The Izmir region and particularly the quaint township of Urla are famed for being the epicenter of artichoke production in Turkey. Not only is there the indigenous “sakız enginarı” variation, but every year with of course the exception of this one, there is a bustling three-day festival devoted solely to the artichoke in which famous chefs and local cooks compete and showcase dishes prepared with this special product. While the “sakız enginarı” is smaller with a more oblong shape, the “Bayrampaşa enginarı” is the more bulbous version we are more familiar with. Keep in mind that the Turks tend to discard the artichoke leaves and will regularly sell the hearts all peeled and cleaned and prepared to be cooked, so make sure to indicate that you want the bulb intact if you were hoping on noshing on the leaves with a dipping sauce.
Take a walk on the wild side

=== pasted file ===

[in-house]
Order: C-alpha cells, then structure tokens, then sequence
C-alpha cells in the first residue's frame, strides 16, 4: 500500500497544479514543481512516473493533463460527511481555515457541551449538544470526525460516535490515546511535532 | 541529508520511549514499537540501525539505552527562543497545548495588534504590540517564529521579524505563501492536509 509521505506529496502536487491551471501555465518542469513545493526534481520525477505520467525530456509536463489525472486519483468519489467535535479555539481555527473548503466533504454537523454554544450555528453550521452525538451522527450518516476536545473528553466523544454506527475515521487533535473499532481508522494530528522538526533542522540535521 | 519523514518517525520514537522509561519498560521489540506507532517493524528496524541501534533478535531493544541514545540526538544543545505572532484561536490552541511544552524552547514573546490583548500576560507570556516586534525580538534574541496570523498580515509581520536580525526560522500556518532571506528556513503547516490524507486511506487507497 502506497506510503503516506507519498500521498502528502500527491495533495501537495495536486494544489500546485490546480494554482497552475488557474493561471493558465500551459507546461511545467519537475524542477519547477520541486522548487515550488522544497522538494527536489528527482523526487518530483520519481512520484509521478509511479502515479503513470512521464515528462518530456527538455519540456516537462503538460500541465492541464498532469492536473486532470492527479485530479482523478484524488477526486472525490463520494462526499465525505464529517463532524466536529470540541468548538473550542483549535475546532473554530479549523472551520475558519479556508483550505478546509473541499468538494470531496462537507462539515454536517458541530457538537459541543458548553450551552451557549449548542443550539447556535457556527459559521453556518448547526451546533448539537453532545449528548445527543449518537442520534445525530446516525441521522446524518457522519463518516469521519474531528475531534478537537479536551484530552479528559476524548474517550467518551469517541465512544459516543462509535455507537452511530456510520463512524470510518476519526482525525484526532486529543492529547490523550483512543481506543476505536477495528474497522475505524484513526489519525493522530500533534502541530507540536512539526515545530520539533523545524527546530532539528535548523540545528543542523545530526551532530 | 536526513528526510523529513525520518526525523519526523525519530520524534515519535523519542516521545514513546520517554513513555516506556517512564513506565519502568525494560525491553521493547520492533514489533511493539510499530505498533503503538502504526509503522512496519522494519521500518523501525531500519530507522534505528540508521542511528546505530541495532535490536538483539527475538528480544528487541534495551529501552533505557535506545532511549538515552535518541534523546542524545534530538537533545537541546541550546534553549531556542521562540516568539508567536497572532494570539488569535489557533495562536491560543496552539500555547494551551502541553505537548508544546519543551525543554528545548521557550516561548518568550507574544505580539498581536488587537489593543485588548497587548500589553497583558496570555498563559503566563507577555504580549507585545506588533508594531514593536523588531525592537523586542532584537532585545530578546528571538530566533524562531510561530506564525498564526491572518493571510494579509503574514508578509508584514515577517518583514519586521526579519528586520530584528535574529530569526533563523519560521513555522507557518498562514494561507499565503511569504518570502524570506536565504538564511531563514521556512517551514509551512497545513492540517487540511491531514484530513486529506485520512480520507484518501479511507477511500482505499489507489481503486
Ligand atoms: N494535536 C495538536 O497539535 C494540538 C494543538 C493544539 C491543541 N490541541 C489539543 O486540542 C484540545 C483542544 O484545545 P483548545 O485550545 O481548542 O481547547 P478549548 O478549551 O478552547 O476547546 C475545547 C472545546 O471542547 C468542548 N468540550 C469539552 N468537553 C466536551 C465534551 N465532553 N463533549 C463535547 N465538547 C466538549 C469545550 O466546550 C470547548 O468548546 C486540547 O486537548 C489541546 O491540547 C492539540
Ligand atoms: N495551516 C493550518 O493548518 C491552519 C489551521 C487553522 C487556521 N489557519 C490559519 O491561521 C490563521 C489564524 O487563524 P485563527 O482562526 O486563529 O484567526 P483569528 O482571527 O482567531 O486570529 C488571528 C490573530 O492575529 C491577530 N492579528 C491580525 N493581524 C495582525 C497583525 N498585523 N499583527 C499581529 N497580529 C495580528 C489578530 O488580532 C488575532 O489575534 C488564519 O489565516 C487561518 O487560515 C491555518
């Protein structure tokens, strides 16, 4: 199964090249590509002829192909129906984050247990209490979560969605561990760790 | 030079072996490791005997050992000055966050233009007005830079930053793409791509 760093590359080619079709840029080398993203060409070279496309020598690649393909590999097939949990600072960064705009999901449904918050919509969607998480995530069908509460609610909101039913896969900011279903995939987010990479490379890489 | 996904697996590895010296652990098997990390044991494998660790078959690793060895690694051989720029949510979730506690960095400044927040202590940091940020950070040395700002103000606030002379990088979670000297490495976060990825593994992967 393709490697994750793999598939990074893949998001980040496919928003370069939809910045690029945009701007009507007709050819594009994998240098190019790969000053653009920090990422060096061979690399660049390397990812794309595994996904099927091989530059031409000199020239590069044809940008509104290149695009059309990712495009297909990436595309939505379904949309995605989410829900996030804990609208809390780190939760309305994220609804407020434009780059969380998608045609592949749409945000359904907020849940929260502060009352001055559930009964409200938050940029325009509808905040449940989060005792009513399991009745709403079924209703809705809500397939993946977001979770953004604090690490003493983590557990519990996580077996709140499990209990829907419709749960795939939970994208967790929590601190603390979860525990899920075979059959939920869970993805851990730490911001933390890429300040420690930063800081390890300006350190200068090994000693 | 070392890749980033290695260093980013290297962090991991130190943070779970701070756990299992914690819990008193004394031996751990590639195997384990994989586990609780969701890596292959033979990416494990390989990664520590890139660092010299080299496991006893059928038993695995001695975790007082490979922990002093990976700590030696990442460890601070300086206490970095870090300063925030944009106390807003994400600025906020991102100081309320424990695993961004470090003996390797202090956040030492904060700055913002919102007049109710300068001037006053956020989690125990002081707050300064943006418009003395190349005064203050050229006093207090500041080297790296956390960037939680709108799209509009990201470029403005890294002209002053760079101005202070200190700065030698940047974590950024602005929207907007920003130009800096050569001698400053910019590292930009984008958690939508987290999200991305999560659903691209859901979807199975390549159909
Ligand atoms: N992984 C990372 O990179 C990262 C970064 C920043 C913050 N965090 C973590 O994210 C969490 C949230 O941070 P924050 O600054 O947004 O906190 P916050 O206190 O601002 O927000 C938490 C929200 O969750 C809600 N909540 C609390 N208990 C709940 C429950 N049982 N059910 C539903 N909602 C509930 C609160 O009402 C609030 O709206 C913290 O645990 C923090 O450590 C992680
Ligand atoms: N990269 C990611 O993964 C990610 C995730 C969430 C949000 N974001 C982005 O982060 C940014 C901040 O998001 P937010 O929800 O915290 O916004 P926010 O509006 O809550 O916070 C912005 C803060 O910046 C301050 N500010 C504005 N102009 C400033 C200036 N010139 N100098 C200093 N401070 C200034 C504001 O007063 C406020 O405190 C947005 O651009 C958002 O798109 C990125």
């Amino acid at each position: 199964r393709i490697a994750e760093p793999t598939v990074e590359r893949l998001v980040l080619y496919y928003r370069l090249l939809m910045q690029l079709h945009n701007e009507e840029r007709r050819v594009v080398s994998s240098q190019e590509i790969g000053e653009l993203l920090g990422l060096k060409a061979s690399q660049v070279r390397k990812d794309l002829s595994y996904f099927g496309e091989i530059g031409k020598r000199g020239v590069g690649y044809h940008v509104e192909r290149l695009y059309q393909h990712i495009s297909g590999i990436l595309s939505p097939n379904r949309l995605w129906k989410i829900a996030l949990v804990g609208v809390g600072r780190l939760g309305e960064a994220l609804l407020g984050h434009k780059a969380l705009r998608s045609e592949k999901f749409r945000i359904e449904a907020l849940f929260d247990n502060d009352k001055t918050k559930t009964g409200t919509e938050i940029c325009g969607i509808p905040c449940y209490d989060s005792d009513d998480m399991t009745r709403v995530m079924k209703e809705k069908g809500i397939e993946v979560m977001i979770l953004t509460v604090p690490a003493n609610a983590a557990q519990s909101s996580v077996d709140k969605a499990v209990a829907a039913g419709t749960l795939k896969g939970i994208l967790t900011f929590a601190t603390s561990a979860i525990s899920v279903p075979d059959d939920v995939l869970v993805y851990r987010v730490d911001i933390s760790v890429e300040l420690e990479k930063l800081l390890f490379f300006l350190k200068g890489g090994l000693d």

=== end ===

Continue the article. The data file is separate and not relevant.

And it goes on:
The Aegean region is famed for its leafy wild greens, and the spring season is the best time of the year to both try them and pick them. Turkey’s most famous harvest festival, the Alaçatı Ot Festival, is another multiple-day celebration held in the chic holiday town of Alaçatı in Izmir province, devoted to the region’s healthy wild greens. While there are dozens of different greens traditionally handpicked by local village women that are then cooked in a variety of ways such as in a börek pastry or even sautéed with eggs, there are a few that stand out for their immensely dense nutrients and unique flavor. "Şevketibostan" is one, which in English is referred to as “blessed thistle” and contains thick white roots that are regularly prepared in stews. “Stinging nettle,” aka “ısırgan otu,” is considered one of the healthiest leafy greens out there and is said to have been used for hundreds of years to lower blood pressure and treat inflammation and arthritis. Turks love to treat this green like spinach and prepare it in stews covered with yogurt or as pastry filling coupled with cheese. Beware when purchasing this herb however as the nettles truly can sting until they have been blanched, so make sure to wear gloves when handling them. Another specialty in spring is the surfacing of wild asparagus, referred to as “tilkişen,” which, as the name suggests, grows wild on the outskirts of the Aegean and Mediterranean mountains. With thinner stalks and darker hues, the wild asparagus resembles the cultivated version we are familiar with and shares the same taste, making it a wonderful springtime find to come by.